University of Ljubljana,Veterinary Faculty
University of Primorska, Faculty of Health Sciences
University of Ljubljana, Biotehnical Faculty
Many diseases affect animal health. They can be caused by several pathogens, due to deficient or improper farming techniques and poor nutrition. This is directly related to the protection of human health. Research in this area include the detection and typing of pathogens, incidence and their transmissibility and to identify ways of preventing disease in domestic and wild animals, including fish and bees. The research is focused on actual diseases such as transmissible spongiform encephalopathies, tick-transmitted diseases, Borna disease, Visna, caprine arthritis encephalitis, and other infectious and noninfectious encephalopathies. Special attention is devoted to the study of certain types of tumors caused by oncogenic viruses. Another area of research are tumors that occur in wildlife or in animals living in the same environment as humans.
Recently, in animal breeding more and more frequently disease agents emerge that cause a serious – especially nosocomial – infections in humans. Research concentrate especially on the detection and spread of zoonoses, mainly bacteria and rickettsiae (Clostridium difficile, Clamydophila psittacii, Staphylococcus aureus). It is necessary to establish in which animal species the pathogens appear and if they occur in the nutritional chain.
The most important vectors (organisms that transmit disease agents) are arthropods, among them mosquitoes and ticks that can transmit viral, bacterial and protozoal diseases. These diseases are gaining ground due to the resistance development against insecticides and medical products, because of weaker prevention and disease control, the increase of population, tree felling, changes in agriculture and increased tourism. Changes also occured in the living environment of some vectors, that had geographically expanded from the primary vector habitats. The research is focused on different infectious agents, on their presence and prevalence in different vectors and on identification of most common vector hosts.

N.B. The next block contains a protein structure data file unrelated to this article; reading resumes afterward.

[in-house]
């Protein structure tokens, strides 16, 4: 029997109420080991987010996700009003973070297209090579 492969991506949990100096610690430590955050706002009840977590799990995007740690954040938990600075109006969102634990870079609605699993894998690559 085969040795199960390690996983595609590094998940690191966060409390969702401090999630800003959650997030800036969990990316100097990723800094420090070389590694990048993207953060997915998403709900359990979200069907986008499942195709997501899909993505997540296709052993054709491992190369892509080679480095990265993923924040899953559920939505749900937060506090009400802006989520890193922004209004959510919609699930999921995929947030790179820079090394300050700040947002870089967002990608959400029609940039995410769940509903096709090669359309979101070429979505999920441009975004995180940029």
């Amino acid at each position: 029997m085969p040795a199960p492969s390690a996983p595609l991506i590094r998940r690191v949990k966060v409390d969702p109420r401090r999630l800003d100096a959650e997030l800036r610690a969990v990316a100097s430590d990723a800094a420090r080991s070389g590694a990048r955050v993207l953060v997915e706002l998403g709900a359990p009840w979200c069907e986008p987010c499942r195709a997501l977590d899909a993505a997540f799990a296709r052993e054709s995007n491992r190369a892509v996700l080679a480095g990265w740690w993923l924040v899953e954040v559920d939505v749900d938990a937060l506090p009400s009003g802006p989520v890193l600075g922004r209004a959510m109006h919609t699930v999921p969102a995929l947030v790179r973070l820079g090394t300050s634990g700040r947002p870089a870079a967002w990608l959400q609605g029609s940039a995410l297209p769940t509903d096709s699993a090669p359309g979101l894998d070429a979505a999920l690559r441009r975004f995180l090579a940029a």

Animals are endangered also by a number of diseases caused by viruses from different families. The majority of viral diseases are characterized by rapid spread of the pathogen in a short time and a large number of animals are affected. There may be significant economic losses, the extent of which is difficult to predict. Some viral diseases are also dangerous due to the transmission of an agent to human beings. Research includes important viral disease of domestic and wild animals, fish and bees (pestiviruses rhabdoviruses, orthomyxoviruses, paramyxoviruses …), which cause an extremely contagious disease and have a great importance in international trade of animals and animal products, but they also have serious socio-economic consequences. Research is also focused on infections caused by viruses having a significant impact on health and economic indicators in animal breeding. Within these, the research is especially oriented in studying immunosuppresive and respiratory disease agents. The research objective is the development of fast and effective diagnostic methods and the introduction of modern molecular-epidemiological approaches to detect the disease agent and to prevent the spread of the pathogens.
The aim of the research is also to provide a suitable environment for optimal health and livestock production, as well as to preserve the environment against pollution from intensive farming and against treatment of many animals in a limited place. We study the impact of drug residues, excrement disposals and organic waste resulting from intensive livestock farming and food processing activities (composting) on the environment (ecotoxicology).
A very topical issue is related to adverse food containing natural antinutritive and toxic substances such as pesticides, radionuclides, heavy metals and residues of drugs, animal feeds, saprophytic and pathogenic bacteria and fungi and their toxins. Research in this area include detection and solving problems relevant to the provision of safe food and thus indirectly the protection of human health.
The authors acknowledge the financial support from the Slovenian Research Agency – research core funding No. P4-0092.